Sometimes it’s the toughest students who make Stuart Albright realize how much he loves teaching. Take the one who moved
to Jordan High in Durham, where Albright teaches English and
creative writing and coaches football.
The student came from a rough neighborhood in another
state, struggled with dyslexia and generally had a poor attitude.
He showed up in Albright’s class and clammed up. But on the last
day of class, he shared a heart-tugging original poem about his
grandmother dying and his having to move.
“I don’t get emotional often, but I lost it,” Albright said. “It’s
classes like that that make you want to keep teaching.”
Plenty of other people want Albright to keep teaching, too. The
Gastonia native in 2006 was named the Durham Public Schools
Teacher of the Year, and in 2007, he received a $25,000 Milken
Educator Award, a national recognition dubbed the “Oscar of
teaching” by Teacher magazine.
LaDwaun Harrison, head football coach at Jordan, has seen
Albright’s driven side. “A lot of people talk about ‘every child can
learn,’ ” Harrison said. “He really believes it.”
Albright also has published three books and started a company
to publish works by his creative writing students. And students,
most of all, want to keep him in the classroom.
“There are students who are just waiting for a teacher like that
to come along and unlock their passion, unlock their dreams and
to truly believe in them,” said former student Chaniqua Nelson.
Journalist, Teacher Receive Distinguished Young Alumni Awards
ONLINE: The GAA’s Distinguished Young Alumni Awards were presented
Oct. 18 at the Alumni Center. The GAA has given the awards since 1989, recognizing
alumni age 40 or younger for bringing credit to the University through their
achievements. Full citations and past recipients are at
Thanassis Cambanis has this advice for aspiring journalists: “Reporters have to go to see things they write about.”
Cambanis, a native of Chapel Hill and a former Daily Tar Heel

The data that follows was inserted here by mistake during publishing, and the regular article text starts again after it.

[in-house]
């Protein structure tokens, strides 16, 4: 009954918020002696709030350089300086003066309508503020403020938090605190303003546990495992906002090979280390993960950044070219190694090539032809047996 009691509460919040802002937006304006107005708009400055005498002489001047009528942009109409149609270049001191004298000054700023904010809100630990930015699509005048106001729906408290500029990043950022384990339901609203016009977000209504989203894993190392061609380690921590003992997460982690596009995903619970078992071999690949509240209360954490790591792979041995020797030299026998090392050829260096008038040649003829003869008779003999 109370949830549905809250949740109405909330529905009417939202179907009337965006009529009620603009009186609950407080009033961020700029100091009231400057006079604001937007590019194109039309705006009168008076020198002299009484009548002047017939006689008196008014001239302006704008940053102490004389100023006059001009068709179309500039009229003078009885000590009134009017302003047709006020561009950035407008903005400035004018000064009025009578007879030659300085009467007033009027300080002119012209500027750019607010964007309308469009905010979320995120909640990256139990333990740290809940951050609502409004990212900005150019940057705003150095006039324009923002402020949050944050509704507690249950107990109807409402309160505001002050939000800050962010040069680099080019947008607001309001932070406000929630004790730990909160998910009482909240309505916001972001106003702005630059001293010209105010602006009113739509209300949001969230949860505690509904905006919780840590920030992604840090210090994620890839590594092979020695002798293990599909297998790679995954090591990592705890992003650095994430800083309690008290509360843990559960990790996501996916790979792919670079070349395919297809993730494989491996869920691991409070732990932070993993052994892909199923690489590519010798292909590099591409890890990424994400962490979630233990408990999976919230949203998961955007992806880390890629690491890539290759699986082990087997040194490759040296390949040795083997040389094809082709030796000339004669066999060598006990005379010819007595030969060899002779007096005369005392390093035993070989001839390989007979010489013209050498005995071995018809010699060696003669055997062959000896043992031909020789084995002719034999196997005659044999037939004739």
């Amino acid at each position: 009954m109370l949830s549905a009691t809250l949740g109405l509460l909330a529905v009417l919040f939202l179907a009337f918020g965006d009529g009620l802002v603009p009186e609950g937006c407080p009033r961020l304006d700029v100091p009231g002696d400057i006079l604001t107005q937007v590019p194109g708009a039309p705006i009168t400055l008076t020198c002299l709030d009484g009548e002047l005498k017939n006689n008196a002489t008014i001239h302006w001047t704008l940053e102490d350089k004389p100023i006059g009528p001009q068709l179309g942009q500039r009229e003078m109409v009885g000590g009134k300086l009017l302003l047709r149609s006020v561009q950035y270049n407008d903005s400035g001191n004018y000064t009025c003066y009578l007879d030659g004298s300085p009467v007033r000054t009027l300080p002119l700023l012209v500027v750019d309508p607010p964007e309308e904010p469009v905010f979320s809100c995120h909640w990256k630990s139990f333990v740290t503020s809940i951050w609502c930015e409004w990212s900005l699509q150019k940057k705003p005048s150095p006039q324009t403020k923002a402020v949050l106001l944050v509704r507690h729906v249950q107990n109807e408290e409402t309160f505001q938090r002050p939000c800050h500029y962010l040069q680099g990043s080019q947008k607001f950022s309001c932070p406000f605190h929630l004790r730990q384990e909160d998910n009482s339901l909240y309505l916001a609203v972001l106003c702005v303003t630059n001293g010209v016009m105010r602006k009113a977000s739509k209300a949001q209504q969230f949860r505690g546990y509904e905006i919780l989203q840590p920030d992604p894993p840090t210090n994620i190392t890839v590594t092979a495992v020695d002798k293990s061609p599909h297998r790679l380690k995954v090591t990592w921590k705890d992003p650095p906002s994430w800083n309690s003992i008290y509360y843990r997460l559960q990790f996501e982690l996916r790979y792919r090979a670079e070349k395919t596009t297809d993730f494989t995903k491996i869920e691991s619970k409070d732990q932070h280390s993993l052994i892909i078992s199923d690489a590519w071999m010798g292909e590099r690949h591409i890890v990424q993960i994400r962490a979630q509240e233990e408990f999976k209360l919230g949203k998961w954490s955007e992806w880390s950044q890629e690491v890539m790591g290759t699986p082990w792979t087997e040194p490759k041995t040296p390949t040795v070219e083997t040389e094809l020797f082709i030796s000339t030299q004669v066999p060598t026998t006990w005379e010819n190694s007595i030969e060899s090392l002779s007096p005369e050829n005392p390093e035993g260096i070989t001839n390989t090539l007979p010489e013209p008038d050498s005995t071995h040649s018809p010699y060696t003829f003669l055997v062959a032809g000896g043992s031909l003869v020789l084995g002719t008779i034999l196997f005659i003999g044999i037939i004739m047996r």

editor, has lived that advice as a foreign correspondent focusing on
the Middle East, writing for The New York Times, The Atlantic and
The Boston Globe and publishing a book.
Following his own boots-on-the-ground philosophy in
writing that book, he flew to Lebanon, rented a car and drove
himself to the country’s war-torn southern region, where another
piece of advice came into play: “Constantly question your own
assumptions.” One might assume it would be too dangerous to go
to such places and interview the combatants, but Cambanis found
that “I had nothing to fear from them.”
Besides informing his own reporting, such advice gets passed
along to students at Princeton and Columbia universities, where he
has taught journalism and public affairs.
Quil Lawrence, a National Public Radio correspondent who
ONLINE: Profiles of Albright and Cambanis from the Review (“Soul
has reported upheavals alongside Cambanis, has met some of
Cambanis’ former students in the field in Afghanistan. “Thanassis
has covered wars and uprisings and has never let them darken him,”
Lawrence said. “He is life-affirming, even in the darkest moments.
He has kept a perspective of what’s important in life — family and
Says Peter Wallsten ’ 94, Cambanis’ editor at The Daily Tar Heel:
“He charted his own course then and continues to do that now.”
Catcher,” January/February 2013, and “Conflicts, Near and Far,” March/April 2011)
are available from
alumni.unc.edu/CARarchive; visit their websites at stuartalbright.
Thanassis Cambanis ’ 96, left, and Stuart Alan Albright ’01 are the recipients of the GAA’s 2013 Distinguished Young Alumni Awards.
THANASSIS CAMBANIS ’96:
STUART ALAN ALBRIGHT ’01:
‘Somebody has to be there for them’